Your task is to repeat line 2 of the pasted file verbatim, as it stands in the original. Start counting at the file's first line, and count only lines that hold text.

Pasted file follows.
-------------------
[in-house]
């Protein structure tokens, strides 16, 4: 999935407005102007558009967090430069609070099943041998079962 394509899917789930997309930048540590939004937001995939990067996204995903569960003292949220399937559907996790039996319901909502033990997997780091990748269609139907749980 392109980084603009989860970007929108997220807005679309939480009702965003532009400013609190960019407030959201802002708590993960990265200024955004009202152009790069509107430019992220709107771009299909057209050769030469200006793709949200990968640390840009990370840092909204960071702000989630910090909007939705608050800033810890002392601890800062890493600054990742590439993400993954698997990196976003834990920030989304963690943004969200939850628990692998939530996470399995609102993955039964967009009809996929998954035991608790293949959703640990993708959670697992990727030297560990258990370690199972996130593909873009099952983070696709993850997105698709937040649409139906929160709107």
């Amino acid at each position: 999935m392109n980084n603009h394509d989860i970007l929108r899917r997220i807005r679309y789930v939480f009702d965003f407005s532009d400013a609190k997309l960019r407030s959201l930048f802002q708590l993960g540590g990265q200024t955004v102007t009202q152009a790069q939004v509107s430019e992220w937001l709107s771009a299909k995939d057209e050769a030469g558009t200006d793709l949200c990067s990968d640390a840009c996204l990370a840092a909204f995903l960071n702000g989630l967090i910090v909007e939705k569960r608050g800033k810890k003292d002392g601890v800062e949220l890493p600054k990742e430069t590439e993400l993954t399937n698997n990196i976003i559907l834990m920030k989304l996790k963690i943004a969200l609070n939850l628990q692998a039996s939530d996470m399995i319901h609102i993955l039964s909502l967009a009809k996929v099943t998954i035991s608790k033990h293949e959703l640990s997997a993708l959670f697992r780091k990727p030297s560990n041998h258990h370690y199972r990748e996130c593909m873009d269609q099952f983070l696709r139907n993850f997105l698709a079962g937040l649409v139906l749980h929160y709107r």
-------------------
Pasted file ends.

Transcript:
């Protein structure tokens, strides 16, 4: 999935407005102007558009967090430069609070099943041998079962 394509899917789930997309930048540590939004937001995939990067996204995903569960003292949220399937559907996790039996319901909502033990997997780091990748269609139907749980 392109980084603009989860970007929108997220807005679309939480009702965003532009400013609190960019407030959201802002708590993960990265200024955004009202152009790069509107430019992220709107771009299909057209050769030469200006793709949200990968640390840009990370840092909204960071702000989630910090909007939705608050800033810890002392601890800062890493600054990742590439993400993954698997990196976003834990920030989304963690943004969200939850628990692998939530996470399995609102993955039964967009009809996929998954035991608790293949959703640990993708959670697992990727030297560990258990370690199972996130593909873009099952983070696709993850997105698709937040649409139906929160709107």